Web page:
This recipe makes two servings, so I divided the chocolate batter between two individual baking cups and placed the baking cups on a small baking sheet.


A little patience is required while they bake for about 18 minutes in a 350 degree oven.  Ovens vary a lot, so I experimented to find just the right time .  You can test the cakes with a toothpick.   The center should be molten (still wet) and the edges should be cake like.  The cakes will keep cooking when you remove them from the oven, so take them out a little before you think they are ready.


Remove the cakes and let them cool for 2-3 minutes.  Enjoy them immediately!

Easy Gluten-Free Molten Chocolate Cake
Prep time
Cook time
Total time
Serves: 2
  • 1 egg
  • 1 egg white
  • 3 oz. semisweet chocolate
  • 2 Tbsp. plus 2 tsp. sugar
  • 4 Tbsp. extra fine Almond Flour (I used Blue Diamond Extra-Fine Almond Flour)
  • 1 Tbsp. cocoa powder
  • 1 Tbsp. butter, melted
  1. Preheat the oven to 350 degrees F.
  2. Chop the chocolate into small pieces.
  3. Place the butter and chopped chocolate in a microwave-safe mixing bowl. Microwave it for 30 seconds at 50% power. Stir. Repeat the heating and stirring until all of the chocolate is melted after you stir it. You do not want the chocolate mixture to get too hot---just warm enough for the chocolate to melt.
  4. Let the chocolate and butter mixture cool for 2-3 minutes to make sure it will not cook the eggs when you add them.
  5. Place the egg and egg yolk in a bowl and whisk them quickly to break up the egg yolks.
  6. Add the almond flour, cocoa, sugar, and chocolate mixture to the eggs. Whisk gently until just combined.
  7. Divide the chocolate batter between two individual baking cups (e.g., custard cups).
  8. Place the custard cups on a small baking sheet.
  9. Bake for about 17-18 minutes
  10. Test with toothpick. The center should still be wet, but the edges should be cake-like.
  11. Remove them from the oven and let them cool for 2-3 minutes.
If you bake the cakes too long or let them cool too long after removing them from the oven, the center will not be molten but will become more like fudge. Don't worry, they will still taste good! Because every oven is a little different, you may want to experiment with the baking time to get the center texture just like you like it. My husband loved these experiments!

© 2016 FoodieOasis


Valentine’s Day always reminds me of chocolate, so I thought today was the perfect time to share this  recipe for an easy molten chocolate cake that you can whip up tonight and impress the chocolate lover in your life.   I came up with this recipe for those nights when we are craving a chocolate dessert before bedtime and a warm gooey dessert sounds like the perfect comforting end to the day.  This recipe makes two servings, but you can double it for four.  For those friends who need/want a gluten-free version, I am posting that recipe separately.  It is amazingly yummy too.  I knew I had two winners when Jeff wasn’t sure which was which in a side-by-side taste test of this recipe and the gluten-free version (see photo below).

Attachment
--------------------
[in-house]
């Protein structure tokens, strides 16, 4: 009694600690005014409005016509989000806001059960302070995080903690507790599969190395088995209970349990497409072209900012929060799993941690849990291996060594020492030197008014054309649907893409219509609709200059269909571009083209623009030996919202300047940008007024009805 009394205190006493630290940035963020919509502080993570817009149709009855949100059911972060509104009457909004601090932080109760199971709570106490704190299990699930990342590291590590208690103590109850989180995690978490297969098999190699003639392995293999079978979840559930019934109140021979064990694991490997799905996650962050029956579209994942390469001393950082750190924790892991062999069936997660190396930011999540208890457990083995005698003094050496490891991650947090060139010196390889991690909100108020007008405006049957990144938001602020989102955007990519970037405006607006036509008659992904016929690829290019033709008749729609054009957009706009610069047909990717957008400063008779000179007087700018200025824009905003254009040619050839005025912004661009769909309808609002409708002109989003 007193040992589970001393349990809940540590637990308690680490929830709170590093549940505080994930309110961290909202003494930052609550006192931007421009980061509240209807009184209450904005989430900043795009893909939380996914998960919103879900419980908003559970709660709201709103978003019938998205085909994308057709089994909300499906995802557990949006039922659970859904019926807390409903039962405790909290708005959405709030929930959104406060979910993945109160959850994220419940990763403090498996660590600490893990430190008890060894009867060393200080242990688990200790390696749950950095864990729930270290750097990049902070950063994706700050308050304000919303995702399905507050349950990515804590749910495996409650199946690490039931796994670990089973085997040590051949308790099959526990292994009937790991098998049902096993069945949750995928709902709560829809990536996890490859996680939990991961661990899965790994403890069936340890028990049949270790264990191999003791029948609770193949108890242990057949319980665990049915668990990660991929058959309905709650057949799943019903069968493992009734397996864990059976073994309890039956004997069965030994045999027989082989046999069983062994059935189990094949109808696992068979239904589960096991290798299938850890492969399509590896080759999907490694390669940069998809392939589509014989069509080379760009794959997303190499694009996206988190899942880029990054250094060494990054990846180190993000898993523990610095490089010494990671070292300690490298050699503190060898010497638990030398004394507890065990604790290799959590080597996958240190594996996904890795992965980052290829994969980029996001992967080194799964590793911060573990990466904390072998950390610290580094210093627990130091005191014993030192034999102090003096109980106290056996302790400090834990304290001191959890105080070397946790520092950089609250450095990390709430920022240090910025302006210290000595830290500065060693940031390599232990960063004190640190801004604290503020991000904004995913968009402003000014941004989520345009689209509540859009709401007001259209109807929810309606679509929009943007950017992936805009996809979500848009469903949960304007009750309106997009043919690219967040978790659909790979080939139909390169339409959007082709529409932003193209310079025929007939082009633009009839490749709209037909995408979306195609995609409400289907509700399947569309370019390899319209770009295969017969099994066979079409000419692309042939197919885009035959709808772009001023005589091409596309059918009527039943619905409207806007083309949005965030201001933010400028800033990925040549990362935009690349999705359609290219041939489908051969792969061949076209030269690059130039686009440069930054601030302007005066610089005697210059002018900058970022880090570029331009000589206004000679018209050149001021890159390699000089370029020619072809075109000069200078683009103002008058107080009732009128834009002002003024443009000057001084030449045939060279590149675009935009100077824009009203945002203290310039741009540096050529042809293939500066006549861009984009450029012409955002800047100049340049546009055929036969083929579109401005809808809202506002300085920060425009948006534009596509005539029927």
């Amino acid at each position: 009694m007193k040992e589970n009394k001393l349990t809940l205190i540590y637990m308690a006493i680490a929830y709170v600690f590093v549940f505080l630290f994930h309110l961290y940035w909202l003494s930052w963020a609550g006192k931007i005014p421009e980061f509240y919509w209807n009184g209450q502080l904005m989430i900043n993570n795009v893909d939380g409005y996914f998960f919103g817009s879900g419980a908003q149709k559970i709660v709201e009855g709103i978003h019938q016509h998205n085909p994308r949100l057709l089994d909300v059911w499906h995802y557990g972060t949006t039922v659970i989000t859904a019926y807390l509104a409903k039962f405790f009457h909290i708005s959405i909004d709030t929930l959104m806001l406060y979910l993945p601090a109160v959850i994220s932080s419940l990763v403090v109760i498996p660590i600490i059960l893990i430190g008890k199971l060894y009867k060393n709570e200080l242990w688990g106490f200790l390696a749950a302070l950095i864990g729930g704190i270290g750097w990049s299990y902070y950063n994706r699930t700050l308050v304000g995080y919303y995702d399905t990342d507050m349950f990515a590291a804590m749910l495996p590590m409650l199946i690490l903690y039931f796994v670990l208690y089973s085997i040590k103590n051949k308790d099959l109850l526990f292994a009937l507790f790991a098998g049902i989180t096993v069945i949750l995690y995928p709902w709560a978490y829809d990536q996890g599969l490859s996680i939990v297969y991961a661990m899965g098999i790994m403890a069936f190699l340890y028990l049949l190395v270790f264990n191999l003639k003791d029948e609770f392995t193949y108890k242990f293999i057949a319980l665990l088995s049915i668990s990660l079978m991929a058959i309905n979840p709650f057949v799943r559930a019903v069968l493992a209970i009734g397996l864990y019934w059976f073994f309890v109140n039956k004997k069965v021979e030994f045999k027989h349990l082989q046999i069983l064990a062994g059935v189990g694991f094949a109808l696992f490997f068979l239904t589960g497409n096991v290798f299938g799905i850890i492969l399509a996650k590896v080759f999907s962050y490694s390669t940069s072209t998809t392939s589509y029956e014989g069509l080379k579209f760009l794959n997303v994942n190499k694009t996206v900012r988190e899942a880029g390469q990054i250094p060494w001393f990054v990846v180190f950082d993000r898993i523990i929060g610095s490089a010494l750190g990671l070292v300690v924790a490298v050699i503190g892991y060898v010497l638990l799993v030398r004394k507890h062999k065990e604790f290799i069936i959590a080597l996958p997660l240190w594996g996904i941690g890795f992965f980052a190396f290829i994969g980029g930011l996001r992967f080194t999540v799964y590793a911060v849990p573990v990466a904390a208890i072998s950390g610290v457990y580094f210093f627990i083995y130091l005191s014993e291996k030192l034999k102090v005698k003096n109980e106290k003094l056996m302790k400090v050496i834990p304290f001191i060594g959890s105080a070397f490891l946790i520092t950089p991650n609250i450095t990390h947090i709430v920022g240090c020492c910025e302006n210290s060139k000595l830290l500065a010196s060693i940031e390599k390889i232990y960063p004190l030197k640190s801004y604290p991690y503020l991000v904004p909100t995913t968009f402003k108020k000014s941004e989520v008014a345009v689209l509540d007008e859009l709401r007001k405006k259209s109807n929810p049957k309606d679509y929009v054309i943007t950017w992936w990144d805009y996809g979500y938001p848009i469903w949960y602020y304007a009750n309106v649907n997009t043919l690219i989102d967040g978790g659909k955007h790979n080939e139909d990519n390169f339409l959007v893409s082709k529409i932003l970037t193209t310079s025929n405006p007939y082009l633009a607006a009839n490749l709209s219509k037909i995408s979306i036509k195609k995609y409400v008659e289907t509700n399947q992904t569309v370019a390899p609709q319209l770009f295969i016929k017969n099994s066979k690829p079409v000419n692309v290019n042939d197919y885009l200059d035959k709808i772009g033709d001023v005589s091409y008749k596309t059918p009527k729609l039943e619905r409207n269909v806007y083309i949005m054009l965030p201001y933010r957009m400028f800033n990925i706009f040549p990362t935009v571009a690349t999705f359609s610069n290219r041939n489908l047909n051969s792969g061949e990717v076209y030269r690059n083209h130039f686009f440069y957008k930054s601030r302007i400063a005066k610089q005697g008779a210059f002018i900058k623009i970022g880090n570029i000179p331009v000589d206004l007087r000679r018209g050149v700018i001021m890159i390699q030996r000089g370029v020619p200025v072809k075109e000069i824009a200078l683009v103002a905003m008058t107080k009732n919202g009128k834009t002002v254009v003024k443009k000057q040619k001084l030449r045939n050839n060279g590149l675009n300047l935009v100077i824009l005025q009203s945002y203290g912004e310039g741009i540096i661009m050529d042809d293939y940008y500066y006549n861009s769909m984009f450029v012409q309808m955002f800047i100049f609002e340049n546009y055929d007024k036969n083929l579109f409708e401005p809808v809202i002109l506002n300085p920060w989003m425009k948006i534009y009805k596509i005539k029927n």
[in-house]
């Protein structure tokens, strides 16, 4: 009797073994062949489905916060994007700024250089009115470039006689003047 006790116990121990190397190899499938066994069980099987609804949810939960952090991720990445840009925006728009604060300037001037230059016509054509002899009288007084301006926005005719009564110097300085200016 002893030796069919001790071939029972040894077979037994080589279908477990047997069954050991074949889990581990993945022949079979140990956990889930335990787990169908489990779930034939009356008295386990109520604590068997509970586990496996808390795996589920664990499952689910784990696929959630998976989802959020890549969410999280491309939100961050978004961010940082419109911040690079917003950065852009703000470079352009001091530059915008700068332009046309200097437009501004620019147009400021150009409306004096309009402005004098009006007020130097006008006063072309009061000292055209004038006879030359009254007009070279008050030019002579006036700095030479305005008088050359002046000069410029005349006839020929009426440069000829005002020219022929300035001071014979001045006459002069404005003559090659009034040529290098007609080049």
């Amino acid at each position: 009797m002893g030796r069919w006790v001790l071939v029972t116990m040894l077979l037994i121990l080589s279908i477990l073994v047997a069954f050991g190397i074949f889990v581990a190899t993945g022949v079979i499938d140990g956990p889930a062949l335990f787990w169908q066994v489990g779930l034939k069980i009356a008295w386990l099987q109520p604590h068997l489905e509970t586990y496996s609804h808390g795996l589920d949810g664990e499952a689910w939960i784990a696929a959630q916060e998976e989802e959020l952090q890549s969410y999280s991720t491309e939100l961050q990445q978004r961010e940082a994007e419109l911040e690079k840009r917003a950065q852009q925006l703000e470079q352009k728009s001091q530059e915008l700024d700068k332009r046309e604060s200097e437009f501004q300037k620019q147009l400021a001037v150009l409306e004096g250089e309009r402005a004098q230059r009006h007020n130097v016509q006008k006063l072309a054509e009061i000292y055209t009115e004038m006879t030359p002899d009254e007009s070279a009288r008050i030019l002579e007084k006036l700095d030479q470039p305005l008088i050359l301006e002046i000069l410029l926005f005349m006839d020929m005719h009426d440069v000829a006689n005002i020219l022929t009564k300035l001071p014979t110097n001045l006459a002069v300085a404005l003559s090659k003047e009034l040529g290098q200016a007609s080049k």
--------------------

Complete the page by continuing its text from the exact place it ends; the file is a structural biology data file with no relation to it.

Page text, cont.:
Start by chopping semisweet chocolate into small pieces.  It is important to use good quality chocolate bars rather than chocolate chips.  Chips have stabilizers that we don’t want for the molten chocolate cake.


Place the chocolate and butter in a microwave-safe bowl.


I know my microwave pretty well, so I microwaved the chocolate and butter for 30 seconds and it was perfect.  (See photo below.)  The butter was melted, some of the chocolate was melted and the mixture was warm but not hot.


Once I stirred it for a minute or so, I had a smooth mixture with all of the chocolate perfectly melted.  However, microwaves vary a lot!  So the safer approach is to microwave the mixture for 30 seconds on half (50%) power.  Stir and repeat until you get a smooth chocolate mixture.  It is important for the chocolate not to get too hot because you don’t want it to cook the eggs when you add them to it.


I set the chocolate aside to cool a little and broke an egg and egg yolk into a separate bowl.  Then I whisked the eggs a little to break up the yolks.  (If you aren’t worried about bad eggs (rare) or getting egg shells (less rare in my case 🙂 ) in the mixture, you could save a bowl and put the eggs directly into the chocolate after the chocolate has cooled a couple of minutes.  But I always play it safe and use a separate bowl for the eggs.)


Now is time to finish the batter.  Combine the chocolate, eggs, flour and sugar in the bowl with the chocolate mixture.


Whisk the ingredients together.


Whisk just until the ingredients are all wet and combined.  Do not over mix.


Carefully divide the mixture between two baking cups.


Then place the baking cups on a small sheet pan.  (Below, I baked a gluten-free batch and this recipe at the same time)


Bake at 350 degrees F for about 17 minutes, then remove them from the oven and let them cool 2-3 minutes.  Serve (eat) immediately.